The bougainvillea plant blooms in bursts all year in tropical regions throughout the world, primarily in Central and South America. In a range of color configurations, this plant stretches its fast-growing vines and flowers where the conscientious gardener points them. Pruning bougainvillea plants by using sheers and squeezing the vines will promote growth in desired directions with the most amount of blooms during each month-and-a-half blooming cycle, which occurs every few months.
Hard-pruning bougainvillea vines before every winter will promote growth when spring starts, especially if taking them inside. This will prepare the plants for a season indoors to avoid any overnight freezes. These prunings should be close to the stem and remove about half of the foilage, preferably using sharp shears or scissors. If a bougainvillea plant is in a tropical region that does not experience frosts or freezes, it can be in the ground; if the bougainvillea grows where freezes do occur in winter, it should be in a pot that can easily be moved inside when the weather changes.
In order to add vine shoots, a gardener should gently squeeze the soft vine tips between his or her thumb and index finger at the place the bougainvillea is beginning to shoot from the core plant structure. This will create two to four new vine shoots to add density to the plant, while promoting overall structural integrity. Conversely, to guide a bougainvillea vine in a certain direction, the gardener should not pinch the vine tips that start to stretch in that direction. This is pruning bougainvillea in a "soft" manner, guiding it in a desired direction and filling out bare patches.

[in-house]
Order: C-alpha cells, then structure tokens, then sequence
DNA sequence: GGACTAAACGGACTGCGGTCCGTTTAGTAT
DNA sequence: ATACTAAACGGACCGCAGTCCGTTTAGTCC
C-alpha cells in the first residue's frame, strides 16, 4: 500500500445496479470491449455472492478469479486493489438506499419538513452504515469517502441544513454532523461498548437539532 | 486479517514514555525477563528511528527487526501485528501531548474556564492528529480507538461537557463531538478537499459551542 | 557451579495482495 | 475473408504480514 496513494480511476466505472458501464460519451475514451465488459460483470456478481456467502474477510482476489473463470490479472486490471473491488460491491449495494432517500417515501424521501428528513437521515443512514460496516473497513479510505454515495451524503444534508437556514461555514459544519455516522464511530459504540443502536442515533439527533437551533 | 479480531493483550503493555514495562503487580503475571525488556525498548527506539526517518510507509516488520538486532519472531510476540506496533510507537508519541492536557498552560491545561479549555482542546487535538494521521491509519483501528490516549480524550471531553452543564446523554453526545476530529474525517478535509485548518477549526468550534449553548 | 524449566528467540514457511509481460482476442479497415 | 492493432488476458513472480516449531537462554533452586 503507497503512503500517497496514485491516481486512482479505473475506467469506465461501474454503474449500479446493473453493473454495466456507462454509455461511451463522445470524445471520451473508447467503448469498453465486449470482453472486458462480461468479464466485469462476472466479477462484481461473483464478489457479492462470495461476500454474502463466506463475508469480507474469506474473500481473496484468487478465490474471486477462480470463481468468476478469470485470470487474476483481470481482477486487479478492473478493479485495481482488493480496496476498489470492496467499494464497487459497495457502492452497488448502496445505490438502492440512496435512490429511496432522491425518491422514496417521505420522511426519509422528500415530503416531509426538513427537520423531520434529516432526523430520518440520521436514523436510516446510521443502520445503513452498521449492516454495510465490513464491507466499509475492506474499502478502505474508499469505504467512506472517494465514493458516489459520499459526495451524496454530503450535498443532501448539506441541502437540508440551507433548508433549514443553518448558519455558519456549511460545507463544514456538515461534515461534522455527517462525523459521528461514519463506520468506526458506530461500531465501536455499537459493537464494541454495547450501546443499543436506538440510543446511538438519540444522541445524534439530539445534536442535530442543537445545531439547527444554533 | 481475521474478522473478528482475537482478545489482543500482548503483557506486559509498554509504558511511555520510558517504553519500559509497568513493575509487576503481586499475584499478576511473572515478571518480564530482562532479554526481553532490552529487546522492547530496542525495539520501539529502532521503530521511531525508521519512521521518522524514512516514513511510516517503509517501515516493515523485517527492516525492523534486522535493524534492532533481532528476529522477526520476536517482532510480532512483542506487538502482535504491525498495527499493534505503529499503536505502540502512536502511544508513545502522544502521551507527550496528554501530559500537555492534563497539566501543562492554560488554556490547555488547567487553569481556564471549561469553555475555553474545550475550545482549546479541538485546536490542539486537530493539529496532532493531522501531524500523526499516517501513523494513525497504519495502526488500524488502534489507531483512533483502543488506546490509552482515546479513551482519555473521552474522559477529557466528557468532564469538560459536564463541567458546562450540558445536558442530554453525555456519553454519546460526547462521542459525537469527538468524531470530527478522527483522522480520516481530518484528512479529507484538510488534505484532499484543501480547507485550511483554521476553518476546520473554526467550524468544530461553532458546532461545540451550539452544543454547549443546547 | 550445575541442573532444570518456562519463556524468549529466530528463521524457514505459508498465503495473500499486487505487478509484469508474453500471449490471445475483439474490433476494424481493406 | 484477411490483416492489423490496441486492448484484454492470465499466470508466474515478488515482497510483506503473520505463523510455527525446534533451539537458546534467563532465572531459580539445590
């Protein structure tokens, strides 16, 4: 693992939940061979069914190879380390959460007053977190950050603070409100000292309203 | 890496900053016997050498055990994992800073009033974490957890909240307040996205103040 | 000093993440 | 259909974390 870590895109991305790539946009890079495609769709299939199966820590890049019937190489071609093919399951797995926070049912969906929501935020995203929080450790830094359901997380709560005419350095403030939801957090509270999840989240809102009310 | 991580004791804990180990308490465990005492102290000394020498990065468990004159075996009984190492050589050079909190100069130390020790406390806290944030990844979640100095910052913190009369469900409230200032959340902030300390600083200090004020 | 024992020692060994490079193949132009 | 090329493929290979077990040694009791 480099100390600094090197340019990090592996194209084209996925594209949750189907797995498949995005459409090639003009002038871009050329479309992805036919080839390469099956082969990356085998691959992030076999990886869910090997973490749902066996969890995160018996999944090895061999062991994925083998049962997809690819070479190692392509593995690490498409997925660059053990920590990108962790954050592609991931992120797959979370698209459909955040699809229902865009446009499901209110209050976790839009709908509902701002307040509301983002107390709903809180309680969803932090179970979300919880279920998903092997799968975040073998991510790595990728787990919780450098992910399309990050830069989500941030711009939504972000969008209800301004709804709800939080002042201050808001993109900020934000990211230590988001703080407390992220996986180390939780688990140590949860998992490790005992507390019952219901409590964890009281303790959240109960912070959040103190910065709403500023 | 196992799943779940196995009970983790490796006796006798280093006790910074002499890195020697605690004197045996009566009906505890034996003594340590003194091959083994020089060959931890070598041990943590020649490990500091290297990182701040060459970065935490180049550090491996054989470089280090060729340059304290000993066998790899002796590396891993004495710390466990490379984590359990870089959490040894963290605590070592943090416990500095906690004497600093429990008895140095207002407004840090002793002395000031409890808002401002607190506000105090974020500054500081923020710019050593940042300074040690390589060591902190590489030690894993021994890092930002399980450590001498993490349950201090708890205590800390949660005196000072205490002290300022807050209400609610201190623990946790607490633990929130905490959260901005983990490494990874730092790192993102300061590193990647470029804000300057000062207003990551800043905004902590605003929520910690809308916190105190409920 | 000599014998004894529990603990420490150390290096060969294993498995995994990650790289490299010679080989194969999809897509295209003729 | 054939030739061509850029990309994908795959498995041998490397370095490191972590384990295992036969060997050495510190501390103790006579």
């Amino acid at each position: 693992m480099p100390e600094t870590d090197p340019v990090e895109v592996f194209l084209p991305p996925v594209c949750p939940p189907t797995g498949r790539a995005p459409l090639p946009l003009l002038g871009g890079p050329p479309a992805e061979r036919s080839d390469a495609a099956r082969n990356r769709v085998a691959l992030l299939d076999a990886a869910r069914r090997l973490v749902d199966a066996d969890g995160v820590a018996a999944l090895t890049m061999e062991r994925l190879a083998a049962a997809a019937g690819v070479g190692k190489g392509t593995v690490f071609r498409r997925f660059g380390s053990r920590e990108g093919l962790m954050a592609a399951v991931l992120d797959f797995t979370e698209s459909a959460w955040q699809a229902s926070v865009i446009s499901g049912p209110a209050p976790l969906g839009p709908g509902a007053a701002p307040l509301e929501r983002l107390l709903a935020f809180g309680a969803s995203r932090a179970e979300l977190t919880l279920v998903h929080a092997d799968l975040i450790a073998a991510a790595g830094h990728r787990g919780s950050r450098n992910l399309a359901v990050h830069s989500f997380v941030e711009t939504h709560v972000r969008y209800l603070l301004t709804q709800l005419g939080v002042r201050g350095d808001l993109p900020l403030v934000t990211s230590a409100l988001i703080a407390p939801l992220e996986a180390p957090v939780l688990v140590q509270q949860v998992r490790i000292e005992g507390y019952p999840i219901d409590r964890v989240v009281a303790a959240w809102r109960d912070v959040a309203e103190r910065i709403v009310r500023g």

Though over-pruning bougainvillea could inhibit growth, subtle tinkering with new shoots can take place throughout the year. Gardeners should try to contain pruning to non-blooming cycles, before buds start to form. Otherwise, they may hinder the plant's flower production.
When bougainvillea plants are not pruned, they will grow like weeds in every direction. For some this suffices, aesthetically. Others, however, squeeze new vine tips and prune away growth that is starting to yellow. In a fashion similar to bonzai tree production, gardeners are able to twist and prune their bougainvillea into a variety of shapes and sizes. A few varieties can be meticulously pruned into tiny windowsill creations; other fast-growing types of bougainvillea can intuitively fill up the empty gaps on a trellis in weeks.
Pruning is one of several components to keeping a bougainvillea growing in a satisfactory way. Others considerations involve providing the bougainvillea with full sunlight, warm temperatures and moderate watering — no more than every few days. Overwatering bougainvillea plants will keep them from flowering to full potential.